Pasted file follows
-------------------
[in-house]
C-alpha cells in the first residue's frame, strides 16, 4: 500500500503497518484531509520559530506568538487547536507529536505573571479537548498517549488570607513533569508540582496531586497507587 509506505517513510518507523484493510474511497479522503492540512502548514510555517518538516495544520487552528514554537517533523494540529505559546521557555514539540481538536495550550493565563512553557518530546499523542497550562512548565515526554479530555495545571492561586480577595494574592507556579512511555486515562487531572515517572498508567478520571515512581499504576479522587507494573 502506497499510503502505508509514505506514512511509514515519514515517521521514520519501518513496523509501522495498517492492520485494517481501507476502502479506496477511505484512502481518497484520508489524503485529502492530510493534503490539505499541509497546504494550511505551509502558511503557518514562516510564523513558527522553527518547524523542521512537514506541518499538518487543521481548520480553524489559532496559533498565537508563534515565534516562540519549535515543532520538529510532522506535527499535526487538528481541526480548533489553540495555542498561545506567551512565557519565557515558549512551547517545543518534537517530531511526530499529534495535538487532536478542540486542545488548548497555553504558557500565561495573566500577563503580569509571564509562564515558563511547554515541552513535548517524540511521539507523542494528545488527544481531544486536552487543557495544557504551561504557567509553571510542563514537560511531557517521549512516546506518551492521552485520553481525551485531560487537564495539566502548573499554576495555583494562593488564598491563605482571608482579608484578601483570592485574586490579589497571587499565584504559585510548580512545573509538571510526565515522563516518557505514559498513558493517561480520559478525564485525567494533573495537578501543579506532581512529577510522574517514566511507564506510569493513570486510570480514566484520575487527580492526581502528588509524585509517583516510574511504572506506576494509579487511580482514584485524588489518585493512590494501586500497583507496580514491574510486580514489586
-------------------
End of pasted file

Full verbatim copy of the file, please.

[in-house]
C-alpha cells in the first residue's frame, strides 16, 4: 500500500503497518484531509520559530506568538487547536507529536505573571479537548498517549488570607513533569508540582496531586497507587 509506505517513510518507523484493510474511497479522503492540512502548514510555517518538516495544520487552528514554537517533523494540529505559546521557555514539540481538536495550550493565563512553557518530546499523542497550562512548565515526554479530555495545571492561586480577595494574592507556579512511555486515562487531572515517572498508567478520571515512581499504576479522587507494573 502506497499510503502505508509514505506514512511509514515519514515517521521514520519501518513496523509501522495498517492492520485494517481501507476502502479506496477511505484512502481518497484520508489524503485529502492530510493534503490539505499541509497546504494550511505551509502558511503557518514562516510564523513558527522553527518547524523542521512537514506541518499538518487543521481548520480553524489559532496559533498565537508563534515565534516562540519549535515543532520538529510532522506535527499535526487538528481541526480548533489553540495555542498561545506567551512565557519565557515558549512551547517545543518534537517530531511526530499529534495535538487532536478542540486542545488548548497555553504558557500565561495573566500577563503580569509571564509562564515558563511547554515541552513535548517524540511521539507523542494528545488527544481531544486536552487543557495544557504551561504557567509553571510542563514537560511531557517521549512516546506518551492521552485520553481525551485531560487537564495539566502548573499554576495555583494562593488564598491563605482571608482579608484578601483570592485574586490579589497571587499565584504559585510548580512545573509538571510526565515522563516518557505514559498513558493517561480520559478525564485525567494533573495537578501543579506532581512529577510522574517514566511507564506510569493513570486510570480514566484520575487527580492526581502528588509524585509517583516510574511504572506506576494509579487511580482514584485524588489518585493512590494501586500497583507496580514491574510486580514489586